Detailed Picture of Star (Image 2)
July 27, 2010
Astronomers peering far into space using the world's largest infrared telescope can be likened to a person trying to read a newspaper that is one hundred miles away. The CHARA (Center for High Angular Resolution Astronomy) Interferometer at Georgia State University, along with the Michigan Infrared Combiner (MIRC), make up the facility on Mount Wilson in California that has just imaged the star Altair, an object roughly one million times farther from us than the sun. CHARA is made up of six infrared telescopes with the MIRC being the rectangular building in the middle. Combining the light-capturing ability of four of the telescopes, the astronomers created an effective telescope diameter of approximately 250 meters, about 100 times bigger than the mirror on the Hubble Space Telescope.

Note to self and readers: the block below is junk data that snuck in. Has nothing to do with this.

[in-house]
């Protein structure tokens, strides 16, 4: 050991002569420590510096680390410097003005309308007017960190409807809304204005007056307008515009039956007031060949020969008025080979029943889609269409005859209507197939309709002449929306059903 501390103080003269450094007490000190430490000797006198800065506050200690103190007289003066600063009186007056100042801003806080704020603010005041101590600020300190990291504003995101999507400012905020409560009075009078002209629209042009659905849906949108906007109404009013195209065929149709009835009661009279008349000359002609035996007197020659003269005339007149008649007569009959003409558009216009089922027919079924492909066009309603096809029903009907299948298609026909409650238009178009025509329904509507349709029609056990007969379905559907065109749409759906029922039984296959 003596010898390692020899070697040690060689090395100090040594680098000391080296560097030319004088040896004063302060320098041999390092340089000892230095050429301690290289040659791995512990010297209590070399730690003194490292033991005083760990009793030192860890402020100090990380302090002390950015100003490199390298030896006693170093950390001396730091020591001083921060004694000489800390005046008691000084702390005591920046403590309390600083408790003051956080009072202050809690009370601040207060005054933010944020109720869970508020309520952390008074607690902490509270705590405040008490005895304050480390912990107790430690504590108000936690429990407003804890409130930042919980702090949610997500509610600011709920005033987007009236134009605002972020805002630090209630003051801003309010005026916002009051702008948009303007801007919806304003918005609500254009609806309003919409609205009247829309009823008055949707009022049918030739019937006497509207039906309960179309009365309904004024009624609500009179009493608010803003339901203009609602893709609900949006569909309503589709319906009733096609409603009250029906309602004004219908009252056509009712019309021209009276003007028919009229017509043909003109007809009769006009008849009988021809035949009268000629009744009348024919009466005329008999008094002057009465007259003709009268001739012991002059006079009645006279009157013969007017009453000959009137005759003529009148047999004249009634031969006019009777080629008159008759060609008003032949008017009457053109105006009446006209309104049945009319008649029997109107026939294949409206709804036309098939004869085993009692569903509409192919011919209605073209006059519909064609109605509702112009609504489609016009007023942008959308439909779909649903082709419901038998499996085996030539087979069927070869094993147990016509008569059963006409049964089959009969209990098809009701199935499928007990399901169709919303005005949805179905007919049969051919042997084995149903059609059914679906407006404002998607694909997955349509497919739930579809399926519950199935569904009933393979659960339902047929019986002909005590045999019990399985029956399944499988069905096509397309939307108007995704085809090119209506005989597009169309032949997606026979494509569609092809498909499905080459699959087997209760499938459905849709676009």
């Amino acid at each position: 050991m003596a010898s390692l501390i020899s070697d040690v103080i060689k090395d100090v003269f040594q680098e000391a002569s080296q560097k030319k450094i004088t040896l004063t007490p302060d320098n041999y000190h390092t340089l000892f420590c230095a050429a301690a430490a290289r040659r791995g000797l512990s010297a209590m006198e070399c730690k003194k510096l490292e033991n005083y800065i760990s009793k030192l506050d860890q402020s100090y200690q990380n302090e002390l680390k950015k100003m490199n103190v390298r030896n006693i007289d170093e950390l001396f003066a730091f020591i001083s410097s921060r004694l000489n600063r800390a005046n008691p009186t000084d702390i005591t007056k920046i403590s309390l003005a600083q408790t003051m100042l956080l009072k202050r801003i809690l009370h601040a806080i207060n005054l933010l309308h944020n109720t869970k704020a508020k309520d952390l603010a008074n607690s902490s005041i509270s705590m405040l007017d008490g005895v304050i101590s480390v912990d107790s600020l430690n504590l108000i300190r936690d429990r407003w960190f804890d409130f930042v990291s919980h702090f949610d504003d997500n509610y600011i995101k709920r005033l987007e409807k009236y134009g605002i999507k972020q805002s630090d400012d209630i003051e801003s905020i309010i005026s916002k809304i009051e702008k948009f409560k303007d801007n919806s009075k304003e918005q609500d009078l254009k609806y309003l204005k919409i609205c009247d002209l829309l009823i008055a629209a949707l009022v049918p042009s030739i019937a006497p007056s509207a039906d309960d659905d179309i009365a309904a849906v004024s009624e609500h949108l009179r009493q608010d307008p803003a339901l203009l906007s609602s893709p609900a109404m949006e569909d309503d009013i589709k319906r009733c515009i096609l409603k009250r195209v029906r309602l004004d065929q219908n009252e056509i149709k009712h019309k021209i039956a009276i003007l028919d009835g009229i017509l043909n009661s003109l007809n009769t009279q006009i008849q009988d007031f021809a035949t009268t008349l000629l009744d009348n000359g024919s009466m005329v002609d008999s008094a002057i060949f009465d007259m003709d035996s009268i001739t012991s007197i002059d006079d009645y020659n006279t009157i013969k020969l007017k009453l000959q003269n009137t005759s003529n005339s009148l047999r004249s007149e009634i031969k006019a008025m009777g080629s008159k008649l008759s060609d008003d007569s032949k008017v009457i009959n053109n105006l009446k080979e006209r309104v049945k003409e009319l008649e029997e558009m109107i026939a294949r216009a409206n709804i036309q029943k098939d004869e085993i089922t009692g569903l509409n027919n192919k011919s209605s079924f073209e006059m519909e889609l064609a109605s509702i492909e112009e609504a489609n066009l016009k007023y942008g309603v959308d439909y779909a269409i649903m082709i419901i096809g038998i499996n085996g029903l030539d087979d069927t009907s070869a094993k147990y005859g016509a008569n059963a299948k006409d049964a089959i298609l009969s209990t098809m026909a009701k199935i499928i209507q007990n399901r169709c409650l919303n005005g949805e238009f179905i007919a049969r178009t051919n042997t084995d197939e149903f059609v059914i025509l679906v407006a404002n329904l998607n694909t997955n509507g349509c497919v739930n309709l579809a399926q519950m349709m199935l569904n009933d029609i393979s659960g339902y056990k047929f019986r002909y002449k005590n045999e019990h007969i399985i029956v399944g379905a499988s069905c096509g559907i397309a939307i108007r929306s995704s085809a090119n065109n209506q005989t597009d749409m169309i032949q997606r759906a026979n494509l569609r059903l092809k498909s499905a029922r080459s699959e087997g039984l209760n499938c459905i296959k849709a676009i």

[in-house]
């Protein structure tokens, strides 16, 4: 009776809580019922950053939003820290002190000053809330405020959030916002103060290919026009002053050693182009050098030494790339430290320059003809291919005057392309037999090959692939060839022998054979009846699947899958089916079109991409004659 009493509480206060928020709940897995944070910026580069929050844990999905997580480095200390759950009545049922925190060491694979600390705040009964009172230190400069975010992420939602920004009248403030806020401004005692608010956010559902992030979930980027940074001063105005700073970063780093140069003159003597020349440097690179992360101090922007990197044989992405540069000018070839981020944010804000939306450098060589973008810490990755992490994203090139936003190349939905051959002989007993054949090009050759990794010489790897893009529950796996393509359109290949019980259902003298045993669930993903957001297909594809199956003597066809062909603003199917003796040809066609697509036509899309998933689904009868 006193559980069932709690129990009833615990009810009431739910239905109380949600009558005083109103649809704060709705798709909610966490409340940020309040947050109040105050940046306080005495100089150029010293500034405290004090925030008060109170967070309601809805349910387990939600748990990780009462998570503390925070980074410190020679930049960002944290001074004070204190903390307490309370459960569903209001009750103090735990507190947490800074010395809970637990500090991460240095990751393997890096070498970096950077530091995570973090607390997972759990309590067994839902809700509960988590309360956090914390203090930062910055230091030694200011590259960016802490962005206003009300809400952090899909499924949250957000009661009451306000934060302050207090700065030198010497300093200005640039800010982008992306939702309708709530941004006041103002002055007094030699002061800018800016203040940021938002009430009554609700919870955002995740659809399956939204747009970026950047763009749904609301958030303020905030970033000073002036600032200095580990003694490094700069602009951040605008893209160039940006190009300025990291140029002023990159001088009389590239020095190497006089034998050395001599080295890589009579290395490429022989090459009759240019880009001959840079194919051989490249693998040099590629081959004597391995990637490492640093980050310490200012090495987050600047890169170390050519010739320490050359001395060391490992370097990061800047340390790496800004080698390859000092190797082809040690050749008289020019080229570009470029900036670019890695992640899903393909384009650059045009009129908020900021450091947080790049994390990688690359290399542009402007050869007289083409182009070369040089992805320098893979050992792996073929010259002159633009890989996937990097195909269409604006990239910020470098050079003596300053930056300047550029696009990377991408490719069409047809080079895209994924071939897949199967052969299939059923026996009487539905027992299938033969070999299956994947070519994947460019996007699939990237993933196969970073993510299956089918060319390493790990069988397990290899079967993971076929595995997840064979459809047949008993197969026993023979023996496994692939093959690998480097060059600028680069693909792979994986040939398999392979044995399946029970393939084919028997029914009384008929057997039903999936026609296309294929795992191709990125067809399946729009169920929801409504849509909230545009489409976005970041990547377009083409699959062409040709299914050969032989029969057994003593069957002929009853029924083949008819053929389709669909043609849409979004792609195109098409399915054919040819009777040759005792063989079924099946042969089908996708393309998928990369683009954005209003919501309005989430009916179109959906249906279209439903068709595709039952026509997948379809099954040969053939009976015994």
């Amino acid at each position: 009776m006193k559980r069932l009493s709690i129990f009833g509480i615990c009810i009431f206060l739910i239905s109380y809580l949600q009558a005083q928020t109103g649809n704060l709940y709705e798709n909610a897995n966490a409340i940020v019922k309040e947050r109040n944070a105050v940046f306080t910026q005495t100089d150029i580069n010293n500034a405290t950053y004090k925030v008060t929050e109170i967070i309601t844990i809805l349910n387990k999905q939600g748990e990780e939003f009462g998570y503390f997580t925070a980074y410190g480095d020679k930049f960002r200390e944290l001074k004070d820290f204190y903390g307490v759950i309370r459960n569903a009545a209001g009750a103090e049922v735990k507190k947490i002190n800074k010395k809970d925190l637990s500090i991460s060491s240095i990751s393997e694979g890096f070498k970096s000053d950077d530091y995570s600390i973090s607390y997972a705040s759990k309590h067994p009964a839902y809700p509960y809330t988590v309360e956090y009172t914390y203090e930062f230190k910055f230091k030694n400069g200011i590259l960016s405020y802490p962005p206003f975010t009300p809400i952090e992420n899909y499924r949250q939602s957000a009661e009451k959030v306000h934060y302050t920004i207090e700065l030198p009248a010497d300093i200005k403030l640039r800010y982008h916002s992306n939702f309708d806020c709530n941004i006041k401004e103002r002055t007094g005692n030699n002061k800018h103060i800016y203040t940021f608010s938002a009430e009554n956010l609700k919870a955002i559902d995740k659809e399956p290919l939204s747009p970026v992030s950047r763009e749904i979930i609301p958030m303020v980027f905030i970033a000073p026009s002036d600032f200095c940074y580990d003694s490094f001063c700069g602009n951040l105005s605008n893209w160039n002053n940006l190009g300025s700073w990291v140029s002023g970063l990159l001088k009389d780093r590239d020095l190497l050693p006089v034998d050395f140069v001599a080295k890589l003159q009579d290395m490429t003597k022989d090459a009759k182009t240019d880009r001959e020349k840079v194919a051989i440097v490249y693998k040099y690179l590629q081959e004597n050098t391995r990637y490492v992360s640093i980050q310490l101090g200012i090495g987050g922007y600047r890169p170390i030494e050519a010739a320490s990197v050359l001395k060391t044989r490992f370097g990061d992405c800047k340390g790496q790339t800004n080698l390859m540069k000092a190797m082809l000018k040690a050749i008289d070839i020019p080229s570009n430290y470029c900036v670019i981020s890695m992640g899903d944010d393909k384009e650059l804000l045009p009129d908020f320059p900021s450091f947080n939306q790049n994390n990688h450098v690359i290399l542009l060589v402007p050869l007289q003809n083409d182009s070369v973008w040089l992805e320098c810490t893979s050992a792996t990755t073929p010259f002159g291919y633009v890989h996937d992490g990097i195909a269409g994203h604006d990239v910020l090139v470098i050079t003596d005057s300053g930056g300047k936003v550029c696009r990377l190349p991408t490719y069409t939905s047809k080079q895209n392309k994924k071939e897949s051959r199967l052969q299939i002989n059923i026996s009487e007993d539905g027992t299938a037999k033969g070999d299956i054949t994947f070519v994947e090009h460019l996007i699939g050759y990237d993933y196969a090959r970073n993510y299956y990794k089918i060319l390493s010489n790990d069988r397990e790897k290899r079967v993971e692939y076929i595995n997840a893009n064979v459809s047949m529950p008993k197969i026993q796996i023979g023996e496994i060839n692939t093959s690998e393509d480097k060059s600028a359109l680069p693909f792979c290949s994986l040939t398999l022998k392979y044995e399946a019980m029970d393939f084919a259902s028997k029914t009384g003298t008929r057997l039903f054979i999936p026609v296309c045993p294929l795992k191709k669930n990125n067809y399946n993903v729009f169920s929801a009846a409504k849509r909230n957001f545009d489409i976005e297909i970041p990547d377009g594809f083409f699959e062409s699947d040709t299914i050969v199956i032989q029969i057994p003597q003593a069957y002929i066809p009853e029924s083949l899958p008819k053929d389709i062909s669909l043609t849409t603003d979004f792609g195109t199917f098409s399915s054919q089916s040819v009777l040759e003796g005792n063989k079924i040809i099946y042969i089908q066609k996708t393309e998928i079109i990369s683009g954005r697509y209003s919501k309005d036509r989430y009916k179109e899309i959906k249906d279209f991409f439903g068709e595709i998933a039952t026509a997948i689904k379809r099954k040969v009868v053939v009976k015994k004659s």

Topics: Technology Internet, Altair, Telescope types, Telescopes, Infrared telescope, Aquila constellation, Telescope, Hubble Space Telescope, Optical telescope, CHARA array, Center for High Angular Resolution Astronomy, MIRC